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Whether be it from a textbook or teacher, precipitation reactions always occur by rearranging the elements:

For example enter image description here

But then, aren't there other factors you have to bare in mind when predicting such reactions? Like electronegativity: obviously the potassium ion is much more electronegative than Silver ion, so it wouldn't be that easy for potassium to split up with iodine.

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  • $\begingroup$ Are you asking why chemical reactions are so elegant? If they didn't balance, the reaction wouldn't happen. $\endgroup$ – Huey Jan 2 '15 at 9:32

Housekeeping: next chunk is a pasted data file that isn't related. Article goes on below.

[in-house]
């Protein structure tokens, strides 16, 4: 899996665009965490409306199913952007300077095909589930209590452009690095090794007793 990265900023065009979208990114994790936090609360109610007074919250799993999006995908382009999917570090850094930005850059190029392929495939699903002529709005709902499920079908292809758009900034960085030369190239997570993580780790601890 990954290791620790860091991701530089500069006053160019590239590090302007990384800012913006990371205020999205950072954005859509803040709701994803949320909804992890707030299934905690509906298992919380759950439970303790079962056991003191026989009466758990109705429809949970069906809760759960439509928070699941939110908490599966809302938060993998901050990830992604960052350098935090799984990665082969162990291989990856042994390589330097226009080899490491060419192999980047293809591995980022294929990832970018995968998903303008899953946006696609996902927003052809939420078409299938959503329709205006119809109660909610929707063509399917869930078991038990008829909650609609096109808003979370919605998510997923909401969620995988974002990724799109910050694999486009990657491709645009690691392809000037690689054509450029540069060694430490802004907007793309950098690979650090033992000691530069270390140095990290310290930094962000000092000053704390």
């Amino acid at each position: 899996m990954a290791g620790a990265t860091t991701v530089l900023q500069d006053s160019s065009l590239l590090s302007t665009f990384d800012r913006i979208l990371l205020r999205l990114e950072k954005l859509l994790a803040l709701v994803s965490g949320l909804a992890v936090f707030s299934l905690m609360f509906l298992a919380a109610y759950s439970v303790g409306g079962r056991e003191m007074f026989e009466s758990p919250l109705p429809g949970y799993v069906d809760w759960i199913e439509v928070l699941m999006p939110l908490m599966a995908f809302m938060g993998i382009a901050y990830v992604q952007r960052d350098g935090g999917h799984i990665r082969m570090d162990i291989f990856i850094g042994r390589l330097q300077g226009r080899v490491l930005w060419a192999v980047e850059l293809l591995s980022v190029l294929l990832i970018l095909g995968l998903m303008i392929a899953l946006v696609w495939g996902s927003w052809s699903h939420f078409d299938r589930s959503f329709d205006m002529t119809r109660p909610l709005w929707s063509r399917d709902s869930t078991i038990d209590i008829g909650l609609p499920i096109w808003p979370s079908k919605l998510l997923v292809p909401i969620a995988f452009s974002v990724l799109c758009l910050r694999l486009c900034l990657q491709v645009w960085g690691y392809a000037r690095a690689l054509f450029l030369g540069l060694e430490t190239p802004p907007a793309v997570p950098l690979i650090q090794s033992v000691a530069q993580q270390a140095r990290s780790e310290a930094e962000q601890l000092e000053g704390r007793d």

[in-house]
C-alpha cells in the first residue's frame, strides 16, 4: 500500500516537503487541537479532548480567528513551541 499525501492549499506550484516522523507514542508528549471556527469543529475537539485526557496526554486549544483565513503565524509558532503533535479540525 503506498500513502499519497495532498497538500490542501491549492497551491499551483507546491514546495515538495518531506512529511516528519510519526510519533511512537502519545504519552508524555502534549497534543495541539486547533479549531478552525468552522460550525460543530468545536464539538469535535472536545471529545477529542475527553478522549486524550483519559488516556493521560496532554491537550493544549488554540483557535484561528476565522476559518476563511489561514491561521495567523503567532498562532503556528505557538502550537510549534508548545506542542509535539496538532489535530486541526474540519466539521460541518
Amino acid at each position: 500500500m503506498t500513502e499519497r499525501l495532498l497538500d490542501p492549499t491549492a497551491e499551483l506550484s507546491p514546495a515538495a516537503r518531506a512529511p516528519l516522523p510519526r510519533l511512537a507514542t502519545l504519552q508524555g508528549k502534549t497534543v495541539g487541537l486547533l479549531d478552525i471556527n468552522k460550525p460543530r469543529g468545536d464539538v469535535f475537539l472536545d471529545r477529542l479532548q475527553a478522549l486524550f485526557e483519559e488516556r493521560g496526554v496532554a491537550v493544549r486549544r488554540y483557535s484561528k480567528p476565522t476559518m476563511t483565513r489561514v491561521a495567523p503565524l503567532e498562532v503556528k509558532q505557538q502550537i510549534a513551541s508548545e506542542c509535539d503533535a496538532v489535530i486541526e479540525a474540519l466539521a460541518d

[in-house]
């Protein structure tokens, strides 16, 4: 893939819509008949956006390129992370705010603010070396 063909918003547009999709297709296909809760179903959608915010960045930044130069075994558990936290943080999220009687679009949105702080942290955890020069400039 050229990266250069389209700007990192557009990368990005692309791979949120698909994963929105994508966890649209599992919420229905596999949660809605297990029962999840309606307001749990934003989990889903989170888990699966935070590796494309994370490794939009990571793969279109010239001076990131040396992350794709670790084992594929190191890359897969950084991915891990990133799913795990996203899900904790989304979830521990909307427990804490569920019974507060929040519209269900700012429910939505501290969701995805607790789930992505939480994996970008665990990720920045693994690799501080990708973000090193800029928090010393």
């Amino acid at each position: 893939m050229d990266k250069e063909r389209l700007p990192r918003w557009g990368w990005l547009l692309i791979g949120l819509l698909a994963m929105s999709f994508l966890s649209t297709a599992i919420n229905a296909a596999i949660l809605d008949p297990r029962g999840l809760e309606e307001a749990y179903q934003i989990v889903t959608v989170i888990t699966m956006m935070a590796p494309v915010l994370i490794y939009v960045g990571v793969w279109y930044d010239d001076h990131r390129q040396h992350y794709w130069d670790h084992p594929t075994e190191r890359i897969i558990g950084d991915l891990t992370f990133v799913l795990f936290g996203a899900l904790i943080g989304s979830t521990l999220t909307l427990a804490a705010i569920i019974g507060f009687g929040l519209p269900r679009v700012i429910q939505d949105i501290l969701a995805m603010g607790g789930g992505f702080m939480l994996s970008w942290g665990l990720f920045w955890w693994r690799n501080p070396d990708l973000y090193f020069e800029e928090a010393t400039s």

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The ions combine while in solution, and since the resulting compound is not soluble, it precipitates. This happens so quickly because as the precipitate forms, it takes those individual ions out of solution, thus pulling the reaction toward the products side, according to Le Chatelier's principle.

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